Pemex Drilling Rig RequirementsTue, 01/22/2013 - 15:34
Pemex has very strict requirements regarding design, age, and capacity of all Pemex and privately owned drilling rigs operating in Mexico. These requirements clearly specify the different technical, safety, and quality standards and regulations that every jack-up rig and semisubmersible platform operating in Mexican waters must comply with. Semisubmersible platforms, which are floating platforms that remain permanently positioned with anchors or Dynamic Positioning Systems (DPS), must have the capacity to drill and finish wells of at least 7,620m, withstand winds of up to 161km/hr, waves of up to 12m, and ocean currents of 1.5 knots. Furthermore, they must have a drilling tower with a minimum height of 48.77m, a minimum capacity to support 604.64 tonnes, a universal crown of 500 tonnes, six pulleys with a diameter of 152cm each, wire slots of 3.49cm or 3.81cm, and a rotating table of 120.65cm.
Jack-ups are drilling platforms positioned on the seabed on three or four legs, and are used for the drilling of wells in water depths of up to 100m. Due to the limited water depth and reduced risk profile of drilling in shallow waters versus deepwaters, Pemex’s technical specifications for jack-up platforms are less demanding than those for semi- submergibles, requiring a drilling tower with a minimum height of 44.8m, a minimum capacity to support 498.95 tonnes, a universal crown of 500 tonnes, seven pulleys with a diameter of 127cm each, wire slots of 3.49cm or 3.81cm and a rotating table of 95.25cm.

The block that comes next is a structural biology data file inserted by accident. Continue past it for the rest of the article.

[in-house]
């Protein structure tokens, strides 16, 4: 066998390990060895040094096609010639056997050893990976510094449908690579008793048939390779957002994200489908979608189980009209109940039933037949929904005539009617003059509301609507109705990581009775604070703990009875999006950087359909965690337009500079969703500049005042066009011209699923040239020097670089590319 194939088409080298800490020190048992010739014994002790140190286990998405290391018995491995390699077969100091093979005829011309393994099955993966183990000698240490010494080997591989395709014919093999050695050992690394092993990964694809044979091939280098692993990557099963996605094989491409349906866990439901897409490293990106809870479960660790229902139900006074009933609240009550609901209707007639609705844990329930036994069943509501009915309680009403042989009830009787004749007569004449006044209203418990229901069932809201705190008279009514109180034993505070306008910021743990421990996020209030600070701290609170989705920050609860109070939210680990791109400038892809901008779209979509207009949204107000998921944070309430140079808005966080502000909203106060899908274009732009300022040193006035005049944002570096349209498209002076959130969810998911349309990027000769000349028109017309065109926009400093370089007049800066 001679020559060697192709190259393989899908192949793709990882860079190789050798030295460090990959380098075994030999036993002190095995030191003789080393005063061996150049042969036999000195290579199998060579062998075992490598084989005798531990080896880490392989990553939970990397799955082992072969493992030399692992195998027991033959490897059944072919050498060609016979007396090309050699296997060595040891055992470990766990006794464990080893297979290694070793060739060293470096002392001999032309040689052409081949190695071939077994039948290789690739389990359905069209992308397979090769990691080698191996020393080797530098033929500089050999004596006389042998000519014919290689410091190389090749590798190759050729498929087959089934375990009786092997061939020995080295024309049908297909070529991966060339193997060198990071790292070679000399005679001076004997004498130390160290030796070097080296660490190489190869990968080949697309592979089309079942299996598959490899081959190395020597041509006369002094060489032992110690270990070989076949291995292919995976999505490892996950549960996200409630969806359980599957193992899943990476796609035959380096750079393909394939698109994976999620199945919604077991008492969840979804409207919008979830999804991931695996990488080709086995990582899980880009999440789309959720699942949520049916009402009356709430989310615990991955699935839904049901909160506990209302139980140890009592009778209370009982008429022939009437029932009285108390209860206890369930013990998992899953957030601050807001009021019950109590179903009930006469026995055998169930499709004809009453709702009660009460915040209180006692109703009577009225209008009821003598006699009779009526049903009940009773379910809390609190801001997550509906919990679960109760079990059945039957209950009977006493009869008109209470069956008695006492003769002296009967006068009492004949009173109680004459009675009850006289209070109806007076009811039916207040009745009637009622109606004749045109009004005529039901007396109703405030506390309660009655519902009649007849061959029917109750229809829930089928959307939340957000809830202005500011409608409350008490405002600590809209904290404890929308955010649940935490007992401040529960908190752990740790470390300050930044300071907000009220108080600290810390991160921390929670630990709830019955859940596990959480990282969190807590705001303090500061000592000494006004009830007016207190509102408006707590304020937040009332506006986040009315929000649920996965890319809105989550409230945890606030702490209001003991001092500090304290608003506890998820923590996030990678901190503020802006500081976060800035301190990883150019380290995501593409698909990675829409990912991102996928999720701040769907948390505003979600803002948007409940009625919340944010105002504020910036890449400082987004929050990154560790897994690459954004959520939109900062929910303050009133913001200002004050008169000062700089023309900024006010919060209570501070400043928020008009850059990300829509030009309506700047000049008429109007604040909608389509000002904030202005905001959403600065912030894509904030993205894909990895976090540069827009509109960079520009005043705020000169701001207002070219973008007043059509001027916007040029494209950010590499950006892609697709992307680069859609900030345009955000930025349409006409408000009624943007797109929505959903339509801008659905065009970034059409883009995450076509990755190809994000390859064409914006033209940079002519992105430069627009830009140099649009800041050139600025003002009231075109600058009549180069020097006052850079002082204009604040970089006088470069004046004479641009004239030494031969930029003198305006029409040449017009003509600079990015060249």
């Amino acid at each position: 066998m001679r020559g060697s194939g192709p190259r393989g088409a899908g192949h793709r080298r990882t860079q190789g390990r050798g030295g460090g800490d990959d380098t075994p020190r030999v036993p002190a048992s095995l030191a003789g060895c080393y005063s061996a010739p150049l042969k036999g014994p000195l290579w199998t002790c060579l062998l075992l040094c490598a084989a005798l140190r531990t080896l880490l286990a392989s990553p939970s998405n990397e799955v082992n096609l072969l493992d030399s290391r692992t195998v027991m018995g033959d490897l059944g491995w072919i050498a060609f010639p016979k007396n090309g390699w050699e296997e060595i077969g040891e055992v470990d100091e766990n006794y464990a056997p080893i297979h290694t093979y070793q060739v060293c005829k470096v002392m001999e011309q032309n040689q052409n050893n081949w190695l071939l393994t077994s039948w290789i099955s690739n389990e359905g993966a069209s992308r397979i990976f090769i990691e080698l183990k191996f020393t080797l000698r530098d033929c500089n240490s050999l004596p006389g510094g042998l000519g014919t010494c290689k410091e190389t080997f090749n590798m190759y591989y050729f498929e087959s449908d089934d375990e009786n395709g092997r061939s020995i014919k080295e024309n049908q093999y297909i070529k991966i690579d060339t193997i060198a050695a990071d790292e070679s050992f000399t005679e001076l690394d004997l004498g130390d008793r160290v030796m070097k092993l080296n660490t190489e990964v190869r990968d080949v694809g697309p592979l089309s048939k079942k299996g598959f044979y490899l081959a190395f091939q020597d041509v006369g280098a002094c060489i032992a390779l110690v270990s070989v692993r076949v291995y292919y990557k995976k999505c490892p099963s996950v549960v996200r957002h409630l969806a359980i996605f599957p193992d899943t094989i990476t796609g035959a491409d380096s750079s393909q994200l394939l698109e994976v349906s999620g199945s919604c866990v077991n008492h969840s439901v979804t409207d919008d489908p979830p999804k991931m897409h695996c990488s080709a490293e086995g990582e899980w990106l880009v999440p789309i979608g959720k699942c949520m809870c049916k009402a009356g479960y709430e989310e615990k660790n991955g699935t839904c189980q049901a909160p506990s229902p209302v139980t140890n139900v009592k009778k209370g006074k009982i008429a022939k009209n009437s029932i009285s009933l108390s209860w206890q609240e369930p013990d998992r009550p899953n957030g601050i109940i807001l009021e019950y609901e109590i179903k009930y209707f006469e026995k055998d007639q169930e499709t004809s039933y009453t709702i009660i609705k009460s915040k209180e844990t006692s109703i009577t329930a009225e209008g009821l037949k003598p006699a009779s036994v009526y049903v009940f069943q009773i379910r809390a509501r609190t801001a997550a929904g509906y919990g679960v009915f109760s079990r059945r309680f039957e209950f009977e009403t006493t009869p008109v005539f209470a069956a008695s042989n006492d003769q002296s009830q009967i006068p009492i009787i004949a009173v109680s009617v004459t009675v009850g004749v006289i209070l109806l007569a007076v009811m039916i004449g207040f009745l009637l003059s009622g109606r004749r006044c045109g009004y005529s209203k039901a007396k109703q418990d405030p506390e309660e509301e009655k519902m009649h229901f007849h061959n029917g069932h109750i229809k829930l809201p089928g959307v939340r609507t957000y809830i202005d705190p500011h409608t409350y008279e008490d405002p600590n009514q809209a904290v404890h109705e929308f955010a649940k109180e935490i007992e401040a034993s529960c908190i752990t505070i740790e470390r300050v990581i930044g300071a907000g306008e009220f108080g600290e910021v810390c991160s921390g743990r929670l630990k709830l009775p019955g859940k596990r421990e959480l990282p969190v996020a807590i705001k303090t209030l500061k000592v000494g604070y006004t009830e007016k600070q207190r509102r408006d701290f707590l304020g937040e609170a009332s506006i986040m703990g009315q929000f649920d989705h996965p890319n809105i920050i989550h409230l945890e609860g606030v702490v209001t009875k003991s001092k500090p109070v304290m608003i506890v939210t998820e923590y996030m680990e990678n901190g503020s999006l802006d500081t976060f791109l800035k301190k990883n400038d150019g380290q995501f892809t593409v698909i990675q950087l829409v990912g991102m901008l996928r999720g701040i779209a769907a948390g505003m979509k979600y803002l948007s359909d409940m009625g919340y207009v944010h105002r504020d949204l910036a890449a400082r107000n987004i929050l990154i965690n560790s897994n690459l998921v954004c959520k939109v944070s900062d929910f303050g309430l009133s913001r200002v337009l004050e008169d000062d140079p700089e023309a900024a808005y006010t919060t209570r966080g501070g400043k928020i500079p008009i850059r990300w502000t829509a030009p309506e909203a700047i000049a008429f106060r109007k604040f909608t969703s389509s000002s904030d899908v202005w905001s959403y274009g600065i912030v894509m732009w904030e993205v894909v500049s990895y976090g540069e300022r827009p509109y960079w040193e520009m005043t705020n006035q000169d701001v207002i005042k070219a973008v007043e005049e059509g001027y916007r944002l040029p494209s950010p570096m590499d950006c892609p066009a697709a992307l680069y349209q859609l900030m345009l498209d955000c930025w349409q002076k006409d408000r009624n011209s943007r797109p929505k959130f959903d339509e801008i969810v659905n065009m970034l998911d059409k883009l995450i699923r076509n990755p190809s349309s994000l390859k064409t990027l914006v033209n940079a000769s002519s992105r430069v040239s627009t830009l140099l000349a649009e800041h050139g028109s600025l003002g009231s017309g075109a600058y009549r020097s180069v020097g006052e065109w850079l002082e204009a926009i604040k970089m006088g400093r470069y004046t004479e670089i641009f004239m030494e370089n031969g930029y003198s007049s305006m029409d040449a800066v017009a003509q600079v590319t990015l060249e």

Both types of drilling rigs must comply with several specific safety requirements, which include evacuation, rescue, and escape systems, gas and fire detection systems, and environmental protection requirements, including considerations for the proper disposal of toxic waste. Also, for both types of rigs, drilling towers or masts must undergo a complete visual inspection every six months by specialized staff members, and go through full maintenance service every five years. In 2010, following the moratorium on offshore drilling in the US, Pemex took the opportunity to increase the standards it set for rigs as specified in its tenders, stipulating that any rigs used on its projects must be less than 10 years old. However, after failing to contract the rigs it needed for its drilling program, these new standards were relaxed in 2011.